In this paper, we lay out an alternative unit of social cohesion to replace platforms on the distributed web: neighbourhoods. Neighbourhoods are designed from the perspectives of agents and groups, as well as the social intelligence they require to coordinate with each other. Here, we describe a means to accomplish the proliferation of neighbourhoods. These include:

  • A language that groups can use to articulate their cultural practices and preferred modes of interaction; Such practices are normally inherited from platforms rather than chosen by the groups that enact them.

  • the Social Sensemaker, a tool that instantiates and preserves expressions of group culture as metadata to enhance the visibility of this data, and its method of generation, within a group, and usability of such data when ported to new contexts by individuals and through group-to-group agreement.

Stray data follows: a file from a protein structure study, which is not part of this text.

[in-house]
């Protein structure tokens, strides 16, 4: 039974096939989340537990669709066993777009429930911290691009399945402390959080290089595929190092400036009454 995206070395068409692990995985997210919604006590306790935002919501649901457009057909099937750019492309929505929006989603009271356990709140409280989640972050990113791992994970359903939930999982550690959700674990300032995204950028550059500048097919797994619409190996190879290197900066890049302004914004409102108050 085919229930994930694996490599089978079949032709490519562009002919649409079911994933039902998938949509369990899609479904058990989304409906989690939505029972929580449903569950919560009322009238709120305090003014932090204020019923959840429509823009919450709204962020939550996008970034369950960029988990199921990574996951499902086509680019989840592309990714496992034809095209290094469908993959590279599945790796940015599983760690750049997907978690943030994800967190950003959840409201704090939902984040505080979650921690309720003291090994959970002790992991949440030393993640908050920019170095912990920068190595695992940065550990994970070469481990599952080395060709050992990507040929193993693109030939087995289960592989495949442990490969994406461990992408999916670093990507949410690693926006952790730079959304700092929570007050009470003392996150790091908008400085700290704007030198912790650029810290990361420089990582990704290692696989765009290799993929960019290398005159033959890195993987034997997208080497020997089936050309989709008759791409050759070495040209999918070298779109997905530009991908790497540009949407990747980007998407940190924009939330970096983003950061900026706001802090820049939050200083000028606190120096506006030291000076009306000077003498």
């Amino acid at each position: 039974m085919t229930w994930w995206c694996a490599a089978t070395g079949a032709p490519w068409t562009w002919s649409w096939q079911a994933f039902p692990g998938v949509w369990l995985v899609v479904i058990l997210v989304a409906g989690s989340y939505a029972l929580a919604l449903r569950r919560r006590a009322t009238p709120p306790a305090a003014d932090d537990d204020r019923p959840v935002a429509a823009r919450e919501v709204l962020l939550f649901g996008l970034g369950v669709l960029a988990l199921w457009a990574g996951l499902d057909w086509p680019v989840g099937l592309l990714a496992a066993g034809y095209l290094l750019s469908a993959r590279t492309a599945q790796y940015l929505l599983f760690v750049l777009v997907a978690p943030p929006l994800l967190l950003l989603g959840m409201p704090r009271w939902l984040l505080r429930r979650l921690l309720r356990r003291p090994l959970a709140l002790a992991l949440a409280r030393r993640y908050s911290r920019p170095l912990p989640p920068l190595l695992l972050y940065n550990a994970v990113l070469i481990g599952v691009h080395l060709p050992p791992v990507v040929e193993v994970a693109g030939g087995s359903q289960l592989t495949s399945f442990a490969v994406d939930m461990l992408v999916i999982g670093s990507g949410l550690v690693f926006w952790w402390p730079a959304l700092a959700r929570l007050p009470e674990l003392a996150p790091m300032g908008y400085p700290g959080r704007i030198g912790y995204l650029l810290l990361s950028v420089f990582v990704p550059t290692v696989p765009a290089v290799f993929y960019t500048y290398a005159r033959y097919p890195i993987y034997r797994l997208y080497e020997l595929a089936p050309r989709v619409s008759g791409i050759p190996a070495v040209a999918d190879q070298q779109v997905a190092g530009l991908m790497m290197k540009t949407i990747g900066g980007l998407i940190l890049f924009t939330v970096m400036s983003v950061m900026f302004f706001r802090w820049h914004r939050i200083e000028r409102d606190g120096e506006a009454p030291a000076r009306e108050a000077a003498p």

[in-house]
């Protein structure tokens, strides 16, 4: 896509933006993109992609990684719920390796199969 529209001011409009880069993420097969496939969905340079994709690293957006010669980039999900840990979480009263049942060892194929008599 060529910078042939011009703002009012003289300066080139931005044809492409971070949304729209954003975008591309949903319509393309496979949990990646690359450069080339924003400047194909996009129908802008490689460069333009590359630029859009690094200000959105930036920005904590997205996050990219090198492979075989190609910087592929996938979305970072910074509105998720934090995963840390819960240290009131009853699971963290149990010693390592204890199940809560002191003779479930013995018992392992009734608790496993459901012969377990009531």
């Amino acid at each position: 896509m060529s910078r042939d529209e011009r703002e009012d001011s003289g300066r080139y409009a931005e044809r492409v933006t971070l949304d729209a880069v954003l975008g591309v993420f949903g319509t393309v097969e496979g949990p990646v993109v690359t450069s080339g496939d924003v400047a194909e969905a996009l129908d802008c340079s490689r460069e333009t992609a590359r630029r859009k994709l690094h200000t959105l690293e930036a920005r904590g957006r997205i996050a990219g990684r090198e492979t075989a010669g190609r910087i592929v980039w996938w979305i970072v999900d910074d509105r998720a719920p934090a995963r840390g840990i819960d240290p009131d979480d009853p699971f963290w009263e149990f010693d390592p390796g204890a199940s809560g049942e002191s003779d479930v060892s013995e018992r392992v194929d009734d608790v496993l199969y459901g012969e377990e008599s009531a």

• A bazaar of basic social coordination tools with an embedded accounting system to incentivize the creation of standardized, interoperable miniature applications ("applets").

Neighbourhoods, as a mode of group organization on the web, is meant to greatly extends the ability to reason about reputation, credibility, and other social data in a nuanced way. It also addresses the current lack of "algorithmic transparency" about how social data are used to create user experience on and off the platforms where they are generated.

Together, we call these extended abilities to make sense of social spaces, “social sensemaking”, and such sensemaking is the chief affordance of building a neighbourhood.

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